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According to Exit Planning Institute, an astounding 79% of business owners have no written transition plan and 48% have done no exit planning at all. On top of that, roughly 50% of all business exits are involuntary and are forced by dramatic, unanticipated external factors.
A business typically represents 80-90% of an owner’s total net worth — that certainly warrants succession planning attention! You need to have a well-thought-out plan of what should occur if something unexpected happens to you or someone in your family and directly impacts your business.
Dwight Eisenhower once said, “Planning is everything. The plan is nothing.” A great plan provides the strategic scaffolding to respond to change and handle the certainty of uncertainty. Planning should be active and always present tense.
Business owners need to plan for how they want to walk away from their business not only in a perfect scenario, but also in a worst-case situation. Researcher and author Jim Collins famously identified productive paranoia as a common leadership trait of top CEOs. By asking “What if?” and planning for unexpected change, leaders can handle disruptions more easily.
Throughout the exit planning process, it is critical to consider the following scenarios that can force owners to exit their businesses abruptly, often leaving value on the table. Thoughtful contingency plans can help to protect and preserve owner value. These contingencies are often referred to as the 5 Ds:
We often think that a will addresses the needs of a business upon the death of an owner. If your partner or spouse passes, do you have the ability to continue their job at the level they were performing it? If you’re put in a position where you need to stay home to take care of a suddenly sick or disabled family member, what will happen if you are forced to exit your business due to your inability to come into work?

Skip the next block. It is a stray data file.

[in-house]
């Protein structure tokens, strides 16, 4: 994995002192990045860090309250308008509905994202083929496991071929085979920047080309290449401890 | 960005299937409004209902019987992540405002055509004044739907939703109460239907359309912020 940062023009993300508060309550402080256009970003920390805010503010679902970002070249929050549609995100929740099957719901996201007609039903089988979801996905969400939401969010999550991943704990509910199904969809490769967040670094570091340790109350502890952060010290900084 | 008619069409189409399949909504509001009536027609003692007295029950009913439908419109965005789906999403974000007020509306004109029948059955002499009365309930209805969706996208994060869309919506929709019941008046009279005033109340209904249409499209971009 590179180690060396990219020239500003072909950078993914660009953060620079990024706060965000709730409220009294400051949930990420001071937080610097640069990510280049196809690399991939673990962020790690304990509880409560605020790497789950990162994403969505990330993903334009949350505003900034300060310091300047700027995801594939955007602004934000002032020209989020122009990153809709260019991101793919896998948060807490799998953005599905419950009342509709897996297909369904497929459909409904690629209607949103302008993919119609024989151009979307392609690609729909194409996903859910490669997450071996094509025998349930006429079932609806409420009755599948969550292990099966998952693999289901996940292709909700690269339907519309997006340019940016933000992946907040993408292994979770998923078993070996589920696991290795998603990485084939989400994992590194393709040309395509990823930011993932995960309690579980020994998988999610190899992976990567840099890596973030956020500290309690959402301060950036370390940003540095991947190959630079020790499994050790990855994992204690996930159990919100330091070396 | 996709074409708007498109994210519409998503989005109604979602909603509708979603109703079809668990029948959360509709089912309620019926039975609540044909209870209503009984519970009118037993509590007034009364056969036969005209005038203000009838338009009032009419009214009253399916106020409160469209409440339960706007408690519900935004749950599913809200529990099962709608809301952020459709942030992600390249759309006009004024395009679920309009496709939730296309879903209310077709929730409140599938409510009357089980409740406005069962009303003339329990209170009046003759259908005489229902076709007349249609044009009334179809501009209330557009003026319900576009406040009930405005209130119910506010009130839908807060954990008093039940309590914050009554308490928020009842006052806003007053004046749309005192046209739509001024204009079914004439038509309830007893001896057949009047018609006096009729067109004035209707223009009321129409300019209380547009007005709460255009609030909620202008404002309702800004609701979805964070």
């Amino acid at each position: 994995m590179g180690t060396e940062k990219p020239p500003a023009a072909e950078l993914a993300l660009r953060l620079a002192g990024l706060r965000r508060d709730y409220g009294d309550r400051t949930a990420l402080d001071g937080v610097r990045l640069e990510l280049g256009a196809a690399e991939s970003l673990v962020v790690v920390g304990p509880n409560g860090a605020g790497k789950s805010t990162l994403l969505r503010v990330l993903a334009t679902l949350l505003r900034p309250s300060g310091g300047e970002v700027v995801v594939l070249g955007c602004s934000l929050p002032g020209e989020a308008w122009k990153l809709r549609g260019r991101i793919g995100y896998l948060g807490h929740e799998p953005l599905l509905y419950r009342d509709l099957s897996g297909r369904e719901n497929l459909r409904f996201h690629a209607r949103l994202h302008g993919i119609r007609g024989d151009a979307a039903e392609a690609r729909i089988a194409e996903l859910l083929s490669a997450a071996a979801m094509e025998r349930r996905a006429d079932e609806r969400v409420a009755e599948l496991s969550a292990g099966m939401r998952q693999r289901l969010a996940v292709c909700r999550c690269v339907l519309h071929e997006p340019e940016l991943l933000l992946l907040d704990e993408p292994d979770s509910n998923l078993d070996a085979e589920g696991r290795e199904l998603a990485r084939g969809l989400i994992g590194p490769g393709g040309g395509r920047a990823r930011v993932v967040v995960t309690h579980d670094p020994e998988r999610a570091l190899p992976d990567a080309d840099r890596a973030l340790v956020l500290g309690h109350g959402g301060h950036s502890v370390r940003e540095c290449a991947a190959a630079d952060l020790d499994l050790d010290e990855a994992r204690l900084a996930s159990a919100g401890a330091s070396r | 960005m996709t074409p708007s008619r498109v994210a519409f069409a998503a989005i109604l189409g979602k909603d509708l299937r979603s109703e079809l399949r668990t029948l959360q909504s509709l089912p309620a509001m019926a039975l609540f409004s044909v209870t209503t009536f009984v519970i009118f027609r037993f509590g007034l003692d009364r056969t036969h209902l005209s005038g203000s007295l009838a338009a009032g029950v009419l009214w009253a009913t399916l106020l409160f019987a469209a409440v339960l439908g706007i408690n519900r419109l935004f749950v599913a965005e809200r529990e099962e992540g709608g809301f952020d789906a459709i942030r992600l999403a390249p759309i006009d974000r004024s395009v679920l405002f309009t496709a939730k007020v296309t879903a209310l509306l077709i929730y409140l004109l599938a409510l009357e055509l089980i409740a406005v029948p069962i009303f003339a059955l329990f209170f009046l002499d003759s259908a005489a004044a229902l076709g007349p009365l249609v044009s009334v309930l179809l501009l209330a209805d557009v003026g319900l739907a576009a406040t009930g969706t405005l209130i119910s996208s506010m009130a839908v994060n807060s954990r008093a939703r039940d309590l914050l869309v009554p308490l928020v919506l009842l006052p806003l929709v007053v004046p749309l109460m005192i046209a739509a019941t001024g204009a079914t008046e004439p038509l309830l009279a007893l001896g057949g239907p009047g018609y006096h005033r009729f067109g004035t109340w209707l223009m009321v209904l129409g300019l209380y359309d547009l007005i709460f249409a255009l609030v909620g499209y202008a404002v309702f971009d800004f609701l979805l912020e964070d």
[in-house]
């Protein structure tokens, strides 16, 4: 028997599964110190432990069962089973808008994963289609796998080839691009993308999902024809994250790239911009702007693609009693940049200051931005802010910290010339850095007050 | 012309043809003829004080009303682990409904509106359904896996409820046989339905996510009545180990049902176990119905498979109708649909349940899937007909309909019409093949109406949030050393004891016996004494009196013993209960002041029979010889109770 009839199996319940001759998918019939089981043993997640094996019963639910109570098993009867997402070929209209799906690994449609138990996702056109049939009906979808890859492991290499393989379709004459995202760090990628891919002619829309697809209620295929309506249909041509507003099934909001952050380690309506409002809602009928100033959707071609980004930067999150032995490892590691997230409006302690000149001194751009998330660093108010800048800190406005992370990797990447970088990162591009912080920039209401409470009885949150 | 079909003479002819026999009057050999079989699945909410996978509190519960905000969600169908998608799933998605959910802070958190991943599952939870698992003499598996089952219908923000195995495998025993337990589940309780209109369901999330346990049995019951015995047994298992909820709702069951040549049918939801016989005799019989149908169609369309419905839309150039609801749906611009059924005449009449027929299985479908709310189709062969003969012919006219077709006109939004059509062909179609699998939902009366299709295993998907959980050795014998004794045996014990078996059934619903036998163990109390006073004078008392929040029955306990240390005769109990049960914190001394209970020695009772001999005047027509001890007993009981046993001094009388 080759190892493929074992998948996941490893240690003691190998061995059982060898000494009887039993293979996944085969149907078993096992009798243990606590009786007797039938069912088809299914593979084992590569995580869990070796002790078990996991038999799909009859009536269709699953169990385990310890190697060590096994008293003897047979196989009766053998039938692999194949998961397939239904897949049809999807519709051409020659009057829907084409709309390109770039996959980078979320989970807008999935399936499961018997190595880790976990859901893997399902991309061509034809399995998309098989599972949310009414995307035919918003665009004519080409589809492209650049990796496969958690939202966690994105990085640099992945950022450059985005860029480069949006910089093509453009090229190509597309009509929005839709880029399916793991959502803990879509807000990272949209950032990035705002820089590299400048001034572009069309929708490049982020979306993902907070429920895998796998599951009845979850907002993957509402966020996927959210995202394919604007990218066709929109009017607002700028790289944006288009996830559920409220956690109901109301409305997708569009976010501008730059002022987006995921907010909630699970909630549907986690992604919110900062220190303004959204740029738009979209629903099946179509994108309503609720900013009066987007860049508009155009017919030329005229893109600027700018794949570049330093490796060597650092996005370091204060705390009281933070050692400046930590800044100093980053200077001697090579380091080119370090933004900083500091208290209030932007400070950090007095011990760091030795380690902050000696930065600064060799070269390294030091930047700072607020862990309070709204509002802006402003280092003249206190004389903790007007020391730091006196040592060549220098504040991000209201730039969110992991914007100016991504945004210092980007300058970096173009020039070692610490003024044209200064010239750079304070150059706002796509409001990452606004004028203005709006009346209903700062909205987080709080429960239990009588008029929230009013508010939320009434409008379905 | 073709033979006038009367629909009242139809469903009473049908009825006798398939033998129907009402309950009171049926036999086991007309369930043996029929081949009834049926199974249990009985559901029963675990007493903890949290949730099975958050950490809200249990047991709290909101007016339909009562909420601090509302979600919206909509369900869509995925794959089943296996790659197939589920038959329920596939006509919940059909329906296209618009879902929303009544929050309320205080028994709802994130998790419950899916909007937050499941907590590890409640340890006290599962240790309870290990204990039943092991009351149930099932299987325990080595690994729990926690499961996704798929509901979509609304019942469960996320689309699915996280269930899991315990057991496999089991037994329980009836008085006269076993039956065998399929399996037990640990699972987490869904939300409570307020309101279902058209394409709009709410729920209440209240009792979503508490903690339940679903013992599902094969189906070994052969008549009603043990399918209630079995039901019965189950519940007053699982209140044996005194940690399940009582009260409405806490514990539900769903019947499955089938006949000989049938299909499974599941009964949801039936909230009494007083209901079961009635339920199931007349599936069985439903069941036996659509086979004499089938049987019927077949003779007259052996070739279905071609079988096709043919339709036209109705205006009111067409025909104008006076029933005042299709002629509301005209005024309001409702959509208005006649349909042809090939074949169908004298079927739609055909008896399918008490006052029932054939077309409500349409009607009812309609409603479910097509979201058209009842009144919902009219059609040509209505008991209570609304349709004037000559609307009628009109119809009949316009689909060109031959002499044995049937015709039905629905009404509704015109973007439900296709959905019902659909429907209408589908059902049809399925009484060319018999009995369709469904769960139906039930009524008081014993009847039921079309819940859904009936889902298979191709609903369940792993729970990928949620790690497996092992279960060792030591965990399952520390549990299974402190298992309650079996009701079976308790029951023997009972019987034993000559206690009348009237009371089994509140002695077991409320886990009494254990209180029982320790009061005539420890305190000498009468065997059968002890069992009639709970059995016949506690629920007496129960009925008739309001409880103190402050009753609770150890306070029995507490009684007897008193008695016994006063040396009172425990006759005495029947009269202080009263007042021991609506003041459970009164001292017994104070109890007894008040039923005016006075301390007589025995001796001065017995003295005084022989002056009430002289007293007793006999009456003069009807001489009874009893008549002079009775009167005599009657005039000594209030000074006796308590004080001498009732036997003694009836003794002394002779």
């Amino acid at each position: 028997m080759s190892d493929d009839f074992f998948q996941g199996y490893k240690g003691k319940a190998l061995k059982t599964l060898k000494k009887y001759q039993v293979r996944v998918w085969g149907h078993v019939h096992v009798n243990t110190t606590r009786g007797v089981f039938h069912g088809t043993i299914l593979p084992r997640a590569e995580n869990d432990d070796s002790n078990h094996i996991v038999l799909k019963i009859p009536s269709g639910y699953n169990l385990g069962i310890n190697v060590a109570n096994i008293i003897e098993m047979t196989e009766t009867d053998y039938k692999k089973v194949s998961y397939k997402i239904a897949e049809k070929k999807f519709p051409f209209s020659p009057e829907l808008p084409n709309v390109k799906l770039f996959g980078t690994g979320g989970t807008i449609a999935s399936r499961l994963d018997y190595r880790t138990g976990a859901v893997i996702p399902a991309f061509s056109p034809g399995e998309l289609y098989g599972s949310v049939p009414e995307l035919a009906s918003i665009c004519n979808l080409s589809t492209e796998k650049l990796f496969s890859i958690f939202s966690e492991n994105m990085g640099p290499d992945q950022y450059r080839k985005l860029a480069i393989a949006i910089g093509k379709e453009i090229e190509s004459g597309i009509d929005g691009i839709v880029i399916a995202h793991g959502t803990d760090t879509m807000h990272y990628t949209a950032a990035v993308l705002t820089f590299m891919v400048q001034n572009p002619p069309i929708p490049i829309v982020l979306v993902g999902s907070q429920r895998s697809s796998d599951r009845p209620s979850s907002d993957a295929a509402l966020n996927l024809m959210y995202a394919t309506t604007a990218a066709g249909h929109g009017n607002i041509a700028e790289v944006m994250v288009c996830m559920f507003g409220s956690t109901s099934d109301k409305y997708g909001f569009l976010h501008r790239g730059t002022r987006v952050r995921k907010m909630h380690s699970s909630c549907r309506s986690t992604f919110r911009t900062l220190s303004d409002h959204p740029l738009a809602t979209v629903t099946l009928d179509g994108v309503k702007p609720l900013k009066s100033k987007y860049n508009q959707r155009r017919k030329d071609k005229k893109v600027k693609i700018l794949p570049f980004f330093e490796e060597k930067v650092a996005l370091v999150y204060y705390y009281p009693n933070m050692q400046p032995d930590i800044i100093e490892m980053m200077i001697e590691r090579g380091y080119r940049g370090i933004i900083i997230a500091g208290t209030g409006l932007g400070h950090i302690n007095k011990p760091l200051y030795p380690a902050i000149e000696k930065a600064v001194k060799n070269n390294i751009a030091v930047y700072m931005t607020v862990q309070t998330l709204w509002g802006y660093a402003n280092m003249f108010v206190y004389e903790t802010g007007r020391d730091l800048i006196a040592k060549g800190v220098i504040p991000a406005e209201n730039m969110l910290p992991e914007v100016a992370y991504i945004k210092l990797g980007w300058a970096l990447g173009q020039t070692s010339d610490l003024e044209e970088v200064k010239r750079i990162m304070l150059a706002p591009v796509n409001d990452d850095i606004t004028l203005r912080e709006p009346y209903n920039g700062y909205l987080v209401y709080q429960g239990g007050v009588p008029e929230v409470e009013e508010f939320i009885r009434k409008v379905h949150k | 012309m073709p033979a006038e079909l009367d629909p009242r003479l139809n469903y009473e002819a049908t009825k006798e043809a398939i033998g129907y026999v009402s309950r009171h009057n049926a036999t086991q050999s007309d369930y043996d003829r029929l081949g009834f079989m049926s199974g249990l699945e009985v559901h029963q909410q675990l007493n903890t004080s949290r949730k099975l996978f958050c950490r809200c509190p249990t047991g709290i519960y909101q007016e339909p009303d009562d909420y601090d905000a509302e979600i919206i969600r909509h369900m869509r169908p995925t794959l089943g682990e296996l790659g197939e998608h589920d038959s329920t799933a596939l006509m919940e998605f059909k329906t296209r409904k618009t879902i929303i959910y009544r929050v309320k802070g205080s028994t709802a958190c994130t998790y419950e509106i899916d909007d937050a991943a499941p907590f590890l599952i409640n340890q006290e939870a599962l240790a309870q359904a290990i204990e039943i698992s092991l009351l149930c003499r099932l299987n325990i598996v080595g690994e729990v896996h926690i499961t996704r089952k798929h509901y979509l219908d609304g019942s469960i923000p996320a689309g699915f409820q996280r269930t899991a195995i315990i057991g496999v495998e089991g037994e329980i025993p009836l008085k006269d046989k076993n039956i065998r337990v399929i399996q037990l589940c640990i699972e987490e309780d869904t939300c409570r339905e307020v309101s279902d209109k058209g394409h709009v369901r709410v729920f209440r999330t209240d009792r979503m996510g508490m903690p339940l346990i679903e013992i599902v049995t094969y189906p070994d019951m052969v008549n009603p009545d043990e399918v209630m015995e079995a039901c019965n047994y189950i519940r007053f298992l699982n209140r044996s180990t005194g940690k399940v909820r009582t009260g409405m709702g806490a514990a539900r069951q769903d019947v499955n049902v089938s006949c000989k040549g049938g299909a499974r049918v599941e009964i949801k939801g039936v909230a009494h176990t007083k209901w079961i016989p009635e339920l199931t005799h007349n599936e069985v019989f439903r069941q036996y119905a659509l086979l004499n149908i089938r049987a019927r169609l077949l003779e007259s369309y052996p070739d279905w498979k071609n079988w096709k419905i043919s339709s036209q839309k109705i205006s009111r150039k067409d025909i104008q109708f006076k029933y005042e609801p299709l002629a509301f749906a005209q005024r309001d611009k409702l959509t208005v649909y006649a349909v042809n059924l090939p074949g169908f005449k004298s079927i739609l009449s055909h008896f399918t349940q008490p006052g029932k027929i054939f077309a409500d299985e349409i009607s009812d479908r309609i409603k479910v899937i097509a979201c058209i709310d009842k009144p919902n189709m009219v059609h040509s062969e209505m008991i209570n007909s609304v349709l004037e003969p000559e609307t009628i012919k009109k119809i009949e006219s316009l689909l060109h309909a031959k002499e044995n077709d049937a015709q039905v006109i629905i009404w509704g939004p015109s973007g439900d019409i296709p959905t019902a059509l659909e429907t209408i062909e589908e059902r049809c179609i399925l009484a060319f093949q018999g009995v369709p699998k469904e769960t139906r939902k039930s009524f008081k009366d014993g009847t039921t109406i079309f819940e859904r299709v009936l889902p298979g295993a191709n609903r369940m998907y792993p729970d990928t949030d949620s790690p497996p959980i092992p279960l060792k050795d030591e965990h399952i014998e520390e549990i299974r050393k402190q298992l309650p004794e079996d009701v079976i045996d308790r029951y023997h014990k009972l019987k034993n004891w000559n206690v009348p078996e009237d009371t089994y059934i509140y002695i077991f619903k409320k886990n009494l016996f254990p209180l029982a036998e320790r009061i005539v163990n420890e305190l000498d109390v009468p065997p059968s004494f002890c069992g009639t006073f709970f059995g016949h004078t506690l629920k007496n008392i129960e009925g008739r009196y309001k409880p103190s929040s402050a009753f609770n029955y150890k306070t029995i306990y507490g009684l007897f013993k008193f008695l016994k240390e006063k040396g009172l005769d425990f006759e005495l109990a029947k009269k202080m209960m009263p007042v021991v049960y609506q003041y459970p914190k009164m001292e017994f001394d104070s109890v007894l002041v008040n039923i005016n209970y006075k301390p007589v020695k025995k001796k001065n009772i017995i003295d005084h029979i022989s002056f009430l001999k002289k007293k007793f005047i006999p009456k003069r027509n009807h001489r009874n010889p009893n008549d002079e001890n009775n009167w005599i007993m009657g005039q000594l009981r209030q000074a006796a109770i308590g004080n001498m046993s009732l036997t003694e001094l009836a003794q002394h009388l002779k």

It is important to run through the tough questions about what you want to happen to your business if you have to exit your business prematurely. Studies have shown that in the four years following an owner’s death, sales declined 60% on average and employment fell 17%, resulting in a decline of the overall valuation of a business. Additionally, two years after an owner’s death, firms are 20% more likely to fail or file for bankruptcy.
It is important to have a succession plan in place to avoid these issues happening to your business in your sudden absence.
What do you want your family, clients, and management team to know? What do you want to happen if you die or become disabled? What should happen if you or your spouse wants a divorce? What happens if there is a disagreement between business partners? An unplanned exit can not only impact the day-to-day operations of your business, but also the tax and legal aspects of it, along with the value of your company. You need to create contingency plans for each of the 5 Ds to be properly prepared for any unplanned scenario.
While each of these unplanned events will undoubtedly be treated differently, an important step to take is creating and communicating the action plan for each contingency. This is done through a contingency letter, which serves as a playbook that is a shorthand to your operating agreement and your estate planning documents. Your contingency letter should outline what you, as the owner, would like to happen if you can no longer operate the business.
Have you planned for these contingencies? Part of the role a Certified Exit Planning Advisor (CEPA®) plays is to educate a business owner on how to de-risk the business. Collaboratively, risks can be identified and mitigated. If you want to start planning for the 5 Ds and would like more information, contact our succession planning experts today.